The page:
Around 2013, the firm helped a Sanofi affiliate win a series of ICC awards worth US$170 million in a patent licensing dispute with Genentech, a US affiliate of Switzerland’s Roche Group. The case has spawned court proceedings in France and the European Court of Justice.
In 2012, it had a good result for Nokia in an SCC arbitration against RIM, the maker of BlackBerry, over patent rights. The size of the awards isn’t public but is believed to be in nine figures.
It also obtained a victory for Nokia in a multibillion-dollar ICC arbitration against Samsung over a patent licence.
The Prague office helped the Czech government see off a US$9 million investment treaty claim by a UK investor in a rooftop carrier production facility in Moravia.
Bird & Bird also helped a global transportation company settle a US$61 million investment treaty claim against a South American country in 2015. The case was being heard at the ICC.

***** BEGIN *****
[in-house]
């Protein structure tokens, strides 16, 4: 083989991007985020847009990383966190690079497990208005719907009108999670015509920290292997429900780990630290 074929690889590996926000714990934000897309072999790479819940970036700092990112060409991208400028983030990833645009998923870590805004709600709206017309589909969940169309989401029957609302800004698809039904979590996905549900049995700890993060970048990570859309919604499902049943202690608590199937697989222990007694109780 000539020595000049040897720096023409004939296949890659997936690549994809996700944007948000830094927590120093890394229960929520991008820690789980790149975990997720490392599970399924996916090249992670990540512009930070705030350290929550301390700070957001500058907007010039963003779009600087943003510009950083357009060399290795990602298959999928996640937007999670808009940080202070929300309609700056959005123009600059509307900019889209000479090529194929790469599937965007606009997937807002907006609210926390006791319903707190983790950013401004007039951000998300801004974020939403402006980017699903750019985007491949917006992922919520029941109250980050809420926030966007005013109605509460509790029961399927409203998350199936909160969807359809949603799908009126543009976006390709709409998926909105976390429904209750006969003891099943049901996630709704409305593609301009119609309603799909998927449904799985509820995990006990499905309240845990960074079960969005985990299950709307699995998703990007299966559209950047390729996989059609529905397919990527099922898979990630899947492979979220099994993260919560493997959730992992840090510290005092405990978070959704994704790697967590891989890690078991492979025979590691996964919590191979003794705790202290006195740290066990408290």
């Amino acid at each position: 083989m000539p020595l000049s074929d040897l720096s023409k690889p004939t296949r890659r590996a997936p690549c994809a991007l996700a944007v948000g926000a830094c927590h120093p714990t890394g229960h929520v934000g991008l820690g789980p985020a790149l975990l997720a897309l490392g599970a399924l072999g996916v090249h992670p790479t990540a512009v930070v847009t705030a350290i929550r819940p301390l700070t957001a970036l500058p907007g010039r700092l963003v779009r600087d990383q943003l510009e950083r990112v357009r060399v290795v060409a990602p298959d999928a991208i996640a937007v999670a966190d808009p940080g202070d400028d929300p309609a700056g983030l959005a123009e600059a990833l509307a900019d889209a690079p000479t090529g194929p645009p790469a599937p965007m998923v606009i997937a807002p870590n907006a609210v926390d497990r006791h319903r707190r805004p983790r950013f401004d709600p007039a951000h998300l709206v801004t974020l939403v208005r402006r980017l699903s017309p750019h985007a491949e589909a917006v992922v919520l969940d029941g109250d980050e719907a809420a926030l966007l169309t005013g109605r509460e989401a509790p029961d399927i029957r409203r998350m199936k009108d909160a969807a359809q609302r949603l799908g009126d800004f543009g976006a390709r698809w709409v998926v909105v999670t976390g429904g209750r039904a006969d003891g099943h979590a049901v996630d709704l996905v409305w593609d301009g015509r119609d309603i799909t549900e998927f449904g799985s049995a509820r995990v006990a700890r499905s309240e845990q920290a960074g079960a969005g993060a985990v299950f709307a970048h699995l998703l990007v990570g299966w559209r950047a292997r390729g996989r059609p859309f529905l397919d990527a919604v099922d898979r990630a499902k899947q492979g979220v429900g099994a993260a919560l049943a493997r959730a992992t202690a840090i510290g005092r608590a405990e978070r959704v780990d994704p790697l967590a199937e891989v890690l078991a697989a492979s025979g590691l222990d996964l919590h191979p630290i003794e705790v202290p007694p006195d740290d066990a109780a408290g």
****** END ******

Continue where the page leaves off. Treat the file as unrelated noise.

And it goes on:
Highlights for the sports practice have been representing the German Football Association against the club SG Dynamo Dresden, obtaining a landmark decision on the strict liability of football clubs for the improper conduct of their supporters. It also won for WADA in a sensitive dispute in the run-up to the London Olympics about whether the organisers could permanently ban drug cheats. The answer? No.
The firm led Sanofi to another triumph in July 2016, when the European Court of Justice ruled that its US$170 million patent licensing award against Genentech didn’t breach EU competition law. The ECJ had been considering a question referred by the Paris Court of Appeal, where Genentech (represented by Freshfields Bruckhaus Deringer and Shearman & Sterling) is trying to set the award aside.